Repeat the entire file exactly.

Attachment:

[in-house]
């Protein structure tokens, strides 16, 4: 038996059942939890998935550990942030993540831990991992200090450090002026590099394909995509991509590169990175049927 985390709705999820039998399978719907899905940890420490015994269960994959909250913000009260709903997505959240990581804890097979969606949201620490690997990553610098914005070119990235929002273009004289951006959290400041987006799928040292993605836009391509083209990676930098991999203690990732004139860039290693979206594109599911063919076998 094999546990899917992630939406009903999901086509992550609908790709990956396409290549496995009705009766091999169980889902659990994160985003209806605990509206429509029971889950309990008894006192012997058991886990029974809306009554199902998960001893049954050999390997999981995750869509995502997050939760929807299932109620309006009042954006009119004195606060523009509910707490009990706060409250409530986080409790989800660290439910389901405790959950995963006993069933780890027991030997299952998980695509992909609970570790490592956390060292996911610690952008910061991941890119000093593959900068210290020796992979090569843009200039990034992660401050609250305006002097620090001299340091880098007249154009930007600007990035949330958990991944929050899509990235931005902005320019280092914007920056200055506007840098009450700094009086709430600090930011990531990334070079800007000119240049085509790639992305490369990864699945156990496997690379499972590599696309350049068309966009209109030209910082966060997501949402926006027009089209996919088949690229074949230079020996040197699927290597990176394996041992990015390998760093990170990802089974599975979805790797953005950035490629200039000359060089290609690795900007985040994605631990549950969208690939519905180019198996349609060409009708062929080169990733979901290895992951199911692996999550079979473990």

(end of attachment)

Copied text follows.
[in-house]
């Protein structure tokens, strides 16, 4: 038996059942939890998935550990942030993540831990991992200090450090002026590099394909995509991509590169990175049927 985390709705999820039998399978719907899905940890420490015994269960994959909250913000009260709903997505959240990581804890097979969606949201620490690997990553610098914005070119990235929002273009004289951006959290400041987006799928040292993605836009391509083209990676930098991999203690990732004139860039290693979206594109599911063919076998 094999546990899917992630939406009903999901086509992550609908790709990956396409290549496995009705009766091999169980889902659990994160985003209806605990509206429509029971889950309990008894006192012997058991886990029974809306009554199902998960001893049954050999390997999981995750869509995502997050939760929807299932109620309006009042954006009119004195606060523009509910707490009990706060409250409530986080409790989800660290439910389901405790959950995963006993069933780890027991030997299952998980695509992909609970570790490592956390060292996911610690952008910061991941890119000093593959900068210290020796992979090569843009200039990034992660401050609250305006002097620090001299340091880098007249154009930007600007990035949330958990991944929050899509990235931005902005320019280092914007920056200055506007840098009450700094009086709430600090930011990531990334070079800007000119240049085509790639992305490369990864699945156990496997690379499972590599696309350049068309966009209109030209910082966060997501949402926006027009089209996919088949690229074949230079020996040197699927290597990176394996041992990015390998760093990170990802089974599975979805790797953005950035490629200039000359060089290609690795900007985040994605631990549950969208690939519905180019198996349609060409009708062929080169990733979901290895992951199911692996999550079979473990």